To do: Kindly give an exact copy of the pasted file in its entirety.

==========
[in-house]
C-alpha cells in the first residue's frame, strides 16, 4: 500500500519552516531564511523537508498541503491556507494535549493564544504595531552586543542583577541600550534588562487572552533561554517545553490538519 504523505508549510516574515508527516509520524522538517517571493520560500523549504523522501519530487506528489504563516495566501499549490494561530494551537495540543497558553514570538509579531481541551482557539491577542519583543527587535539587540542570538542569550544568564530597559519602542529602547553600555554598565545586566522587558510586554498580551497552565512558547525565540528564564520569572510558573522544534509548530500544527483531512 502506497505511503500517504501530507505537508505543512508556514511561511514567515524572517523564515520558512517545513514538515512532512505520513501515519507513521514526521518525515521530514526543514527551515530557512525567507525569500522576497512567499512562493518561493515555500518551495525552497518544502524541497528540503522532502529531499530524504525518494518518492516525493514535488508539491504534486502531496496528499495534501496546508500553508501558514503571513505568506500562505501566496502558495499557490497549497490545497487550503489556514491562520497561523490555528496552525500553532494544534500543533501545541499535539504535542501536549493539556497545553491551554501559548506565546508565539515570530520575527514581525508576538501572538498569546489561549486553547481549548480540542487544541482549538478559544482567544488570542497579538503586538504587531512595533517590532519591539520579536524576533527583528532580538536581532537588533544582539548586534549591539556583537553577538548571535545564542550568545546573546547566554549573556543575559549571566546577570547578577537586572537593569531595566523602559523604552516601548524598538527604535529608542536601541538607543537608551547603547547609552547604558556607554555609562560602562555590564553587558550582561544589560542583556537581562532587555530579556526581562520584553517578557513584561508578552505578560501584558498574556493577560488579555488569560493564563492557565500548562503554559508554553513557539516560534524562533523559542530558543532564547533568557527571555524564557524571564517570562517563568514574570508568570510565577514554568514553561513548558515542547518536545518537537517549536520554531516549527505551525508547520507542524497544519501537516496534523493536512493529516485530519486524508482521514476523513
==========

[in-house]
C-alpha cells in the first residue's frame, strides 16, 4: 500500500519552516531564511523537508498541503491556507494535549493564544504595531552586543542583577541600550534588562487572552533561554517545553490538519 504523505508549510516574515508527516509520524522538517517571493520560500523549504523522501519530487506528489504563516495566501499549490494561530494551537495540543497558553514570538509579531481541551482557539491577542519583543527587535539587540542570538542569550544568564530597559519602542529602547553600555554598565545586566522587558510586554498580551497552565512558547525565540528564564520569572510558573522544534509548530500544527483531512 502506497505511503500517504501530507505537508505543512508556514511561511514567515524572517523564515520558512517545513514538515512532512505520513501515519507513521514526521518525515521530514526543514527551515530557512525567507525569500522576497512567499512562493518561493515555500518551495525552497518544502524541497528540503522532502529531499530524504525518494518518492516525493514535488508539491504534486502531496496528499495534501496546508500553508501558514503571513505568506500562505501566496502558495499557490497549497490545497487550503489556514491562520497561523490555528496552525500553532494544534500543533501545541499535539504535542501536549493539556497545553491551554501559548506565546508565539515570530520575527514581525508576538501572538498569546489561549486553547481549548480540542487544541482549538478559544482567544488570542497579538503586538504587531512595533517590532519591539520579536524576533527583528532580538536581532537588533544582539548586534549591539556583537553577538548571535545564542550568545546573546547566554549573556543575559549571566546577570547578577537586572537593569531595566523602559523604552516601548524598538527604535529608542536601541538607543537608551547603547547609552547604558556607554555609562560602562555590564553587558550582561544589560542583556537581562532587555530579556526581562520584553517578557513584561508578552505578560501584558498574556493577560488579555488569560493564563492557565500548562503554559508554553513557539516560534524562533523559542530558543532564547533568557527571555524564557524571564517570562517563568514574570508568570510565577514554568514553561513548558515542547518536545518537537517549536520554531516549527505551525508547520507542524497544519501537516496534523493536512493529516485530519486524508482521514476523513